Bad Breath: Don’t Let That First Kiss Be Your Last

Bad Breath: Don’t Let That First Kiss Be Your Last

 Oral malodor, also known as halitosis are commonly referred to as bad breath. Halitosis can be an embarrassing odor that emerges from the mouth and is easily detected by others. Surprisingly, some people with bad breath might not even know they have a problem.


What are the causes of bad breath? Oral malodor upon awakening is common and is generally not regarded as halitosis. However, longstanding oral malodor is usually caused by oral, or sometimes nasopharyngeal diseases.  The most likely cause of oral malodor is the accumulation of food debris and dental bacterial plaque on the teeth and tongue, resulting from poor oral hygiene, which can lead to gingivitis and periodontal inflammation. Although most types of gingivitis and periodontitis can give rise to malodor, acute necrotizing ulcerative gingivitis causes the most notable halitosis. Adult Chronic Periodontitis, characterized by gradual plaque related loss of bone around the teeth, can cause variable degrees of oral malodor due to gram-negative anaerobic bacteria.


Another cause of halitosis is the lack of oral cleansing because of xerostomia (dryness of the mouth). Chronic dry mouth can cause malodor because saliva is necessary to clean our mouths and remove foreign particles that could cause bad breath. Halitosis can be caused by a medical condition, such as respiratory infections, diabetes, or gastrointestinal disturbance.



Halitosis that arises from the mouth is the consequence of microbial breakdown of food debris, cells, saliva, and blood. The oral microbes most likely to cause the oral malodor are Gram-negative bacteria, which are the same bacteria that cause Chronic Periodontitis. However, no obvious association exists between oral malodor and any specific bacterial infection, suggesting that halitosis reflects complex interactions between several oral bacterial species. These bacterial interactions are most likely to occur in the gingival crevices and periodontal pockets, but oral malodor can also arise from the tongue (and this explains why oral malodor may sometimes occur in people with good oral hygiene). When particles of food aren’t completely removed from the mouth, they collect bacteria on the tongue and around the gums. These bacteria feed on the food and protein material in the mouth, as well as their byproducts.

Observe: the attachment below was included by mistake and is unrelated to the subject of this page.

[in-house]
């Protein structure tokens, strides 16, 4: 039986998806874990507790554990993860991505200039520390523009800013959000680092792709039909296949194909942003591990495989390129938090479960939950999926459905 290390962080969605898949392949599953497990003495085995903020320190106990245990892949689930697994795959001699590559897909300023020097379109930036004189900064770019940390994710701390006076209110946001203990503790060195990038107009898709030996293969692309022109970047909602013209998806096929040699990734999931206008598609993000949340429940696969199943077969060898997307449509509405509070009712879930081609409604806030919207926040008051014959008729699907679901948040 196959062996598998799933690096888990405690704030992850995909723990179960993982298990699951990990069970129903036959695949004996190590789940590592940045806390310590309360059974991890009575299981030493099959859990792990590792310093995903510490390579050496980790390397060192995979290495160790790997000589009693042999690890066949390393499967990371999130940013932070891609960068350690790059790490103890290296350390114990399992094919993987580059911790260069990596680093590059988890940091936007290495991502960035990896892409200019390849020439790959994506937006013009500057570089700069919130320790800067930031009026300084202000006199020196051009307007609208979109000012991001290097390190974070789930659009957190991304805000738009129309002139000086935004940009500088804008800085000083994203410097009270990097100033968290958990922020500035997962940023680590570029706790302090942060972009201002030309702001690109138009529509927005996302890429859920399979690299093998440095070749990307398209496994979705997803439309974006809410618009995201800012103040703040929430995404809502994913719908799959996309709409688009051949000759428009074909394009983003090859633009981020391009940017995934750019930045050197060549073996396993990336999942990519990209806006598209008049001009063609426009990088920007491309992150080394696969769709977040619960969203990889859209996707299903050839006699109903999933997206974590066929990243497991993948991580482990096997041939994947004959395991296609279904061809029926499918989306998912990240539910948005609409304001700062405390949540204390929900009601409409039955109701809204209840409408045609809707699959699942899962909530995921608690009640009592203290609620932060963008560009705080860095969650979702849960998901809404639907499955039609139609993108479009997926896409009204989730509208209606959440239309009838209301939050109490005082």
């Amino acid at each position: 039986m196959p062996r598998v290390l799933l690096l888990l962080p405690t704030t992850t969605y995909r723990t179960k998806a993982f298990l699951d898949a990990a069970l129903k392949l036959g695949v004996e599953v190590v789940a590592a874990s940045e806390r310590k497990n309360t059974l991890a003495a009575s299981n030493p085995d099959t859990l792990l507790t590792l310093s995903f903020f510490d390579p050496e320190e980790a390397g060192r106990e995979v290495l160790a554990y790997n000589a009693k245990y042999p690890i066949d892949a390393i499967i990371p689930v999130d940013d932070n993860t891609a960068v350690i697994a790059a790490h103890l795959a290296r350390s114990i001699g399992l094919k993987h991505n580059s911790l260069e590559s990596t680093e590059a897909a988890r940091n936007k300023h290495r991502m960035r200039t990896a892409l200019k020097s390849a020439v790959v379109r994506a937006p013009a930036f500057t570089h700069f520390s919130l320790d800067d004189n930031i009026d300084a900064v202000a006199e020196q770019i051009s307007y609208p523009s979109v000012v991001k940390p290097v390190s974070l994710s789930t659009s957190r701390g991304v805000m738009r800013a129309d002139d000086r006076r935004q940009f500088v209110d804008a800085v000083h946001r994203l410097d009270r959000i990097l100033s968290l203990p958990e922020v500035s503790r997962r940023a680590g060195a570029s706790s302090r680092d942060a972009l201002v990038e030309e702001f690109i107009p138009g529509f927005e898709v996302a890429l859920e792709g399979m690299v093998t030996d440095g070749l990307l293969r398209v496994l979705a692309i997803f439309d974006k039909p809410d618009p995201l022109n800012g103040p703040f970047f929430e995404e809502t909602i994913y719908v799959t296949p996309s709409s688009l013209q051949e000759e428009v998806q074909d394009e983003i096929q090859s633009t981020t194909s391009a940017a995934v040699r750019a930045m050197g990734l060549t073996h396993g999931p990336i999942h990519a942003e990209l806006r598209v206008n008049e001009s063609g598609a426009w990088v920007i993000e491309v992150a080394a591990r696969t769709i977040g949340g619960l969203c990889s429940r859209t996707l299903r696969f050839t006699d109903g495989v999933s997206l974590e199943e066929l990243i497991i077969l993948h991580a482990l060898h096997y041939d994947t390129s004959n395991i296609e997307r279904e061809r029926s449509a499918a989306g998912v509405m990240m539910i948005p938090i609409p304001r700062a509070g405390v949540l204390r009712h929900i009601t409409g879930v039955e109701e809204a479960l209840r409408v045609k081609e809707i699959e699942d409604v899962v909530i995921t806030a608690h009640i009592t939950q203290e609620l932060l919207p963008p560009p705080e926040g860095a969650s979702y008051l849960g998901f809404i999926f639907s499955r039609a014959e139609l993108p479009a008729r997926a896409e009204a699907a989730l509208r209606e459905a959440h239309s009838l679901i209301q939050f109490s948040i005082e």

Oral malodor can happen to anyone, so keep in mind the various things you can do–or avoid preventing bad breath.



  • Poor oral hygiene
  • Periodontal disease
  • Tongue coating
  • Food impaction
  • Unclean dentures
  • Faulty crowns, bridges, and fillings
  • Tobacco
  • Medications (several drugs produce dry mouth as a side effect)
  • Diet
  • Systemic illness, including gastrointestinal disorders


  • Make and keep routine dental appointments for cleaning and check-ups
  • Follow your dental professional’s instructions for daily brushing, flossing, and rinsing.
  • Use antibacterial toothpaste
  • Take special care of any dental restorations, appliances, or prosthetics
  • Consult your dentist or hygienist if you experience dry mouth
  • Take good care of your overall health


Having your teeth professionally cleaned on a regular basis may significantly reduce halitosis. The dentist and hygienist remove deposits on teeth above and below the gum line that harbor bacteria, and also may advise you about your diet to help control bad breath. If your dentist determines that the cause of your bad breath is gum disease, you may need a specialized periodontal cleaning to remove the odor-causing bacteria and plaque. This specialized cleaning is called scaling and root planning.


If after a routine examination and cleaning you still experience bad breath–even though your mouth is considered healthy– the cause may be a medical disorder. In such instances, we may refer you to your primary care physician to determine if the cause is from a medical problem.


  • Brush and floss twice a day
  • Use over-the-counter mouthwashes
  • Use antibacterial toothpaste with fluoride
  • Eat sensibly
  • Drink plenty of liquids
  • Brush your tongue twice a day
  • Chew sugar-free gum like Xylitol